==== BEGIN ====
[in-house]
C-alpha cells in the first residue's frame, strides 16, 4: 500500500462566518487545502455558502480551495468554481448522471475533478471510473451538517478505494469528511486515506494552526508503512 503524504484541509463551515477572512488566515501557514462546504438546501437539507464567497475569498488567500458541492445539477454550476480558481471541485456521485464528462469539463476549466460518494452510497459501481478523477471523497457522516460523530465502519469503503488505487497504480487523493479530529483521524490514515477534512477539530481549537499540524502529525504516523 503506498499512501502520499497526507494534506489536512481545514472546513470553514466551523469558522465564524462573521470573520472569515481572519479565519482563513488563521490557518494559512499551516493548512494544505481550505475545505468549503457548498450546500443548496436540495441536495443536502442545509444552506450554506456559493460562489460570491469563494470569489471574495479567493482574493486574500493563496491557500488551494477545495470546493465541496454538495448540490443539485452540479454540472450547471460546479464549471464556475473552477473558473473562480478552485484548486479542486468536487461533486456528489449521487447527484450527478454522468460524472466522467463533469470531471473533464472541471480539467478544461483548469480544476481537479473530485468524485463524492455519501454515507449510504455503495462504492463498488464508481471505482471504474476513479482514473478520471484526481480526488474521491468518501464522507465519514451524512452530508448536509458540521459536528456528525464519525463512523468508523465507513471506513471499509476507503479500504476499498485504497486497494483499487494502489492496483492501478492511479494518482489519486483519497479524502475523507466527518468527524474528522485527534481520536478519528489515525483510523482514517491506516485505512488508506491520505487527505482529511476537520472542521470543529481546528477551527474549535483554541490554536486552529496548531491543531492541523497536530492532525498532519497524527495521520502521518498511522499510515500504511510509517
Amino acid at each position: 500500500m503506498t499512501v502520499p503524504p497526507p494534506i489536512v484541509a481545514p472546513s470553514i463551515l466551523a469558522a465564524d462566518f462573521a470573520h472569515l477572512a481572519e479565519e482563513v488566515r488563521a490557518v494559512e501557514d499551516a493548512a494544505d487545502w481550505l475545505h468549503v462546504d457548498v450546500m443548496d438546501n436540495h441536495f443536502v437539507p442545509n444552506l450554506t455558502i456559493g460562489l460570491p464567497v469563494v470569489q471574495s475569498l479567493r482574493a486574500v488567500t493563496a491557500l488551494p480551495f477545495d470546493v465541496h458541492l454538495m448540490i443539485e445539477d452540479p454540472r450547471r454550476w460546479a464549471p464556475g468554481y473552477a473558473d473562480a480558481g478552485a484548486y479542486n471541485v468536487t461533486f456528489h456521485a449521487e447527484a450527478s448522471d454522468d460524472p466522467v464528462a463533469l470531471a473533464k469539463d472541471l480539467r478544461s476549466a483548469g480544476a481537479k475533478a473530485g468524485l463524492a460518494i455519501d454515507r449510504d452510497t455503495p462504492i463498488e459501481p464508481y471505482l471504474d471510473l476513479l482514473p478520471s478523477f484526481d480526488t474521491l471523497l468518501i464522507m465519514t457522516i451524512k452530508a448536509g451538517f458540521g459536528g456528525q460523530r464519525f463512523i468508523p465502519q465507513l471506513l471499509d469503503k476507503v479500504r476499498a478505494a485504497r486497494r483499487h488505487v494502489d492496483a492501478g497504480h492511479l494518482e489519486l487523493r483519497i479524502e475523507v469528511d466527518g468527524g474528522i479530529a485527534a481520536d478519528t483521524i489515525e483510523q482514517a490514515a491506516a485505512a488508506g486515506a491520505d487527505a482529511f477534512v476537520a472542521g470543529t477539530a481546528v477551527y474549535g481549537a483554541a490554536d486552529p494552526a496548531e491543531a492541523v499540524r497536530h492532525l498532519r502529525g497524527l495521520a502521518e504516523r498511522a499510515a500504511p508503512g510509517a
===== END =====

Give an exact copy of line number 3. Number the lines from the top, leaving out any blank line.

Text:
Amino acid at each position: 500500500m503506498t499512501v502520499p503524504p497526507p494534506i489536512v484541509a481545514p472546513s470553514i463551515l466551523a469558522a465564524d462566518f462573521a470573520h472569515l477572512a481572519e479565519e482563513v488566515r488563521a490557518v494559512e501557514d499551516a493548512a494544505d487545502w481550505l475545505h468549503v462546504d457548498v450546500m443548496d438546501n436540495h441536495f443536502v437539507p442545509n444552506l450554506t455558502i456559493g460562489l460570491p464567497v469563494v470569489q471574495s475569498l479567493r482574493a486574500v488567500t493563496a491557500l488551494p480551495f477545495d470546493v465541496h458541492l454538495m448540490i443539485e445539477d452540479p454540472r450547471r454550476w460546479a464549471p464556475g468554481y473552477a473558473d473562480a480558481g478552485a484548486y479542486n471541485v468536487t461533486f456528489h456521485a449521487e447527484a450527478s448522471d454522468d460524472p466522467v464528462a463533469l470531471a473533464k469539463d472541471l480539467r478544461s476549466a483548469g480544476a481537479k475533478a473530485g468524485l463524492a460518494i455519501d454515507r449510504d452510497t455503495p462504492i463498488e459501481p464508481y471505482l471504474d471510473l476513479l482514473p478520471s478523477f484526481d480526488t474521491l471523497l468518501i464522507m465519514t457522516i451524512k452530508a448536509g451538517f458540521g459536528g456528525q460523530r464519525f463512523i468508523p465502519q465507513l471506513l471499509d469503503k476507503v479500504r476499498a478505494a485504497r486497494r483499487h488505487v494502489d492496483a492501478g497504480h492511479l494518482e489519486l487523493r483519497i479524502e475523507v469528511d466527518g468527524g474528522i479530529a485527534a481520536d478519528t483521524i489515525e483510523q482514517a490514515a491506516a485505512a488508506g486515506a491520505d487527505a482529511f477534512v476537520a472542521g470543529t477539530a481546528v477551527y474549535g481549537a483554541a490554536d486552529p494552526a496548531e491543531a492541523v499540524r497536530h492532525l498532519r502529525g497524527l495521520a502521518e504516523r498511522a499510515a500504511p508503512g510509517a